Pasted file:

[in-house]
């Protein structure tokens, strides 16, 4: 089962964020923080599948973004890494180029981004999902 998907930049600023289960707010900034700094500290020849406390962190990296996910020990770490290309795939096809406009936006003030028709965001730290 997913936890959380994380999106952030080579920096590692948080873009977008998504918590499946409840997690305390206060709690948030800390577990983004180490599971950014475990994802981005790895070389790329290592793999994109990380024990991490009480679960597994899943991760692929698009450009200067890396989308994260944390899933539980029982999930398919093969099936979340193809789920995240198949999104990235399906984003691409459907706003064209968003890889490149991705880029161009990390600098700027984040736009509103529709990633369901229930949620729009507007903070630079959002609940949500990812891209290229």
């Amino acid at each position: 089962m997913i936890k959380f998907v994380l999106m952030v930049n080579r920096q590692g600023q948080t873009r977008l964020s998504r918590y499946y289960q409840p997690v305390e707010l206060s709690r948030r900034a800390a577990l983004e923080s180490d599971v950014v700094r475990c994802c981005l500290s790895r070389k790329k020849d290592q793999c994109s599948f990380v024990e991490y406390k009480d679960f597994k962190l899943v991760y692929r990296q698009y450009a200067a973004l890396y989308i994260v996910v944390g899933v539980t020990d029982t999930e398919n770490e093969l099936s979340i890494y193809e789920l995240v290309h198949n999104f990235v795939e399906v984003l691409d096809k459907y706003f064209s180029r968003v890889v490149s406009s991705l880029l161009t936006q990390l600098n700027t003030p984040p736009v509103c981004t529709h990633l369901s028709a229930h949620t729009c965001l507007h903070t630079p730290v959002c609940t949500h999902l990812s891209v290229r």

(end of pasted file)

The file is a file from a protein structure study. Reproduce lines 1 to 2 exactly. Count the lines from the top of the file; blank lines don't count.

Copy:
[in-house]
């Protein structure tokens, strides 16, 4: 089962964020923080599948973004890494180029981004999902 998907930049600023289960707010900034700094500290020849406390962190990296996910020990770490290309795939096809406009936006003030028709965001730290 997913936890959380994380999106952030080579920096590692948080873009977008998504918590499946409840997690305390206060709690948030800390577990983004180490599971950014475990994802981005790895070389790329290592793999994109990380024990991490009480679960597994899943991760692929698009450009200067890396989308994260944390899933539980029982999930398919093969099936979340193809789920995240198949999104990235399906984003691409459907706003064209968003890889490149991705880029161009990390600098700027984040736009509103529709990633369901229930949620729009507007903070630079959002609940949500990812891209290229």